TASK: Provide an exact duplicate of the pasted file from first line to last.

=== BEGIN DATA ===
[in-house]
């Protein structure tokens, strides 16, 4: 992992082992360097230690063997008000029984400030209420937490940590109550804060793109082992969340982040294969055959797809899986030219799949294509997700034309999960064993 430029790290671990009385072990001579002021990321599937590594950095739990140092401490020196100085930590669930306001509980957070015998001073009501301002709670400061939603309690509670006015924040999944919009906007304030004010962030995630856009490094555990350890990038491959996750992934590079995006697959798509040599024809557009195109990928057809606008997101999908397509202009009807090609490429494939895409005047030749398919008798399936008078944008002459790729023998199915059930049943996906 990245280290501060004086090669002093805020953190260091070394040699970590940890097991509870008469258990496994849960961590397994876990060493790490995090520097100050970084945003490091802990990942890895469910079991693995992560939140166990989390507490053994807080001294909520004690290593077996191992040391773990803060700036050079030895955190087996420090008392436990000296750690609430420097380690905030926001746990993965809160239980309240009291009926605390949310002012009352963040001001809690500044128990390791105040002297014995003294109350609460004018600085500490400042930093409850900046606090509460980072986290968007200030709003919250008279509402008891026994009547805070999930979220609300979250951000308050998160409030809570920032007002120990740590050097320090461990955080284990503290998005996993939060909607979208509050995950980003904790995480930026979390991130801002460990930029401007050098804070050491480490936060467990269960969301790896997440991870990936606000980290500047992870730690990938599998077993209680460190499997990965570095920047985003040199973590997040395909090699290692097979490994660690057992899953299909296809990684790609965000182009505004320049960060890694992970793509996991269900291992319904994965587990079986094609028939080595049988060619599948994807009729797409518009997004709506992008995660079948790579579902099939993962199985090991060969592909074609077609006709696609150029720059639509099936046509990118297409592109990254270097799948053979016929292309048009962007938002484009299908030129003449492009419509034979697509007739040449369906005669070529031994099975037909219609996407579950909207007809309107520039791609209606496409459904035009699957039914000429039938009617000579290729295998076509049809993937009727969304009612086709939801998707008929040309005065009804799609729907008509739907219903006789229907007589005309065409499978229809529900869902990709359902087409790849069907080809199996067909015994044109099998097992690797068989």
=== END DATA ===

[in-house]
């Protein structure tokens, strides 16, 4: 992992082992360097230690063997008000029984400030209420937490940590109550804060793109082992969340982040294969055959797809899986030219799949294509997700034309999960064993 430029790290671990009385072990001579002021990321599937590594950095739990140092401490020196100085930590669930306001509980957070015998001073009501301002709670400061939603309690509670006015924040999944919009906007304030004010962030995630856009490094555990350890990038491959996750992934590079995006697959798509040599024809557009195109990928057809606008997101999908397509202009009807090609490429494939895409005047030749398919008798399936008078944008002459790729023998199915059930049943996906 990245280290501060004086090669002093805020953190260091070394040699970590940890097991509870008469258990496994849960961590397994876990060493790490995090520097100050970084945003490091802990990942890895469910079991693995992560939140166990989390507490053994807080001294909520004690290593077996191992040391773990803060700036050079030895955190087996420090008392436990000296750690609430420097380690905030926001746990993965809160239980309240009291009926605390949310002012009352963040001001809690500044128990390791105040002297014995003294109350609460004018600085500490400042930093409850900046606090509460980072986290968007200030709003919250008279509402008891026994009547805070999930979220609300979250951000308050998160409030809570920032007002120990740590050097320090461990955080284990503290998005996993939060909607979208509050995950980003904790995480930026979390991130801002460990930029401007050098804070050491480490936060467990269960969301790896997440991870990936606000980290500047992870730690990938599998077993209680460190499997990965570095920047985003040199973590997040395909090699290692097979490994660690057992899953299909296809990684790609965000182009505004320049960060890694992970793509996991269900291992319904994965587990079986094609028939080595049988060619599948994807009729797409518009997004709506992008995660079948790579579902099939993962199985090991060969592909074609077609006709696609150029720059639509099936046509990118297409592109990254270097799948053979016929292309048009962007938002484009299908030129003449492009419509034979697509007739040449369906005669070529031994099975037909219609996407579950909207007809309107520039791609209606496409459904035009699957039914000429039938009617000579290729295998076509049809993937009727969304009612086709939801998707008929040309005065009804799609729907008509739907219903006789229907007589005309065409499978229809529900869902990709359902087409790849069907080809199996067909015994044109099998097992690797068989």